Waging nonviolence in war-torn Syria

As Syria struggles under the weight of ongoing conflict, teams of ordinary citizens are staying to help people where others have fled – and saving lives in the process

A verse from the Qur’an – ‘Whoever saves a life, it will be as if he has saved all of humanity’ – is the motto of Syrian Civil Defence volunteers Ahmad Hamade and Muhammad Zikra.

Along with 2,050 volunteers across the country – a number that rises most months – the pair rescue survivors trapped under the rubble of president Bashir-al-Assad’s airstrikes. Their challenge is immense. Bombs fall on some neighbourhoods 50 times a day and, after three-and-a-half-years of civil war, the death toll now stands at over 191,000. According to the UN High Commissioner for Refugees (UNHCR), nearly 50 percent of Syrians have now fled to other parts of the country or across the border.

Despite the risks, 40-year-old Hamade and Zikra have chosen to remain in the northwestern city of Idlib because as they say, via a crackling Skype connection, “when we stay, fewer people die”. And the teams, trained in search and rescue by international conflict-resolution organisation ARK, have saved 10,221 lives since June 2013.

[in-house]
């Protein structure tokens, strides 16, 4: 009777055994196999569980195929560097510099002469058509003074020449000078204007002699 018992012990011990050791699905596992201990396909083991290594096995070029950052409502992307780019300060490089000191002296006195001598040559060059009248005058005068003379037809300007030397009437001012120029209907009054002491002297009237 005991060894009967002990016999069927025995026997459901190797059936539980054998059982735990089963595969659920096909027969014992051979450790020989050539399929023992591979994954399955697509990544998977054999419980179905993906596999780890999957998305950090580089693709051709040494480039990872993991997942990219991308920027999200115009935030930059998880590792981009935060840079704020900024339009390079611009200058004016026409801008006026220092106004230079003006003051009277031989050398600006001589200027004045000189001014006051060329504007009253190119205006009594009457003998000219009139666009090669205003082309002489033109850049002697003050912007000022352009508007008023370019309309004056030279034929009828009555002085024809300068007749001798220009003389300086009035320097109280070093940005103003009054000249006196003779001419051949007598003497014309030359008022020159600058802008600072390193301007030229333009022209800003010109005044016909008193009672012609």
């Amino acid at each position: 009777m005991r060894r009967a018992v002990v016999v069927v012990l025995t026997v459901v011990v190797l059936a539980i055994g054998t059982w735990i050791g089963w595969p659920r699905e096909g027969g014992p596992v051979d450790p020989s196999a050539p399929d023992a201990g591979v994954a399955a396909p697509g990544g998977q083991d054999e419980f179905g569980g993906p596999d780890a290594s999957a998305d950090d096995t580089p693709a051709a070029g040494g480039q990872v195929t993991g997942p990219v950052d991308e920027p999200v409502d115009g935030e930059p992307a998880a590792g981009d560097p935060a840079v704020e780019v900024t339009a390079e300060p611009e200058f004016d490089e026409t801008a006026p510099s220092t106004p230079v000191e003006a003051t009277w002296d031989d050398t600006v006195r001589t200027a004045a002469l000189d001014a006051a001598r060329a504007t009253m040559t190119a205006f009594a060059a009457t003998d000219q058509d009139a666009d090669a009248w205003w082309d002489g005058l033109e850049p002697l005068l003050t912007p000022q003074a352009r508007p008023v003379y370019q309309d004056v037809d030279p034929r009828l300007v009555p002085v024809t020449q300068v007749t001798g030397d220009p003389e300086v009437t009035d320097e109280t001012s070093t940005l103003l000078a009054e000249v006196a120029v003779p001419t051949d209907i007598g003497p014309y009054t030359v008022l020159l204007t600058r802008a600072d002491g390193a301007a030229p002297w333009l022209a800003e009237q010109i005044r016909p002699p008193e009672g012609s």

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A former firefighter, Zikra defected from the regime. He recalls rescuing an elderly woman in Idlib after government forces bombed and destroyed her home. “We weren’t sure if anyone was there so we looked around and around,” he says. “Suddenly we heard her voice. We managed to take her out alive. It was so good. The hope in her eyes, she was very old, but it was incredible.”

As well as rescuing people, civil defenders work for their communities in creative ways such as producing a home safety manual that contains a section on chemical weapons along with ideas for games to help children spot unexploded bombs.

Even in war, all life is equal for the emergency responders. Hamade and Zikra do not care for politics and say that they will help anyone. In October, volunteers in Aleppo rescued a regime soldier after five hours of digging.

The two work in harrowing conditions and are aware that they could be killed at any time, and yet – perhaps because of this – they have a passion for life. “Meeting these guys for training I am amazed that after all this time they make fun and they play games,” says ARK’s media support officer. “They like life; they just want to live.”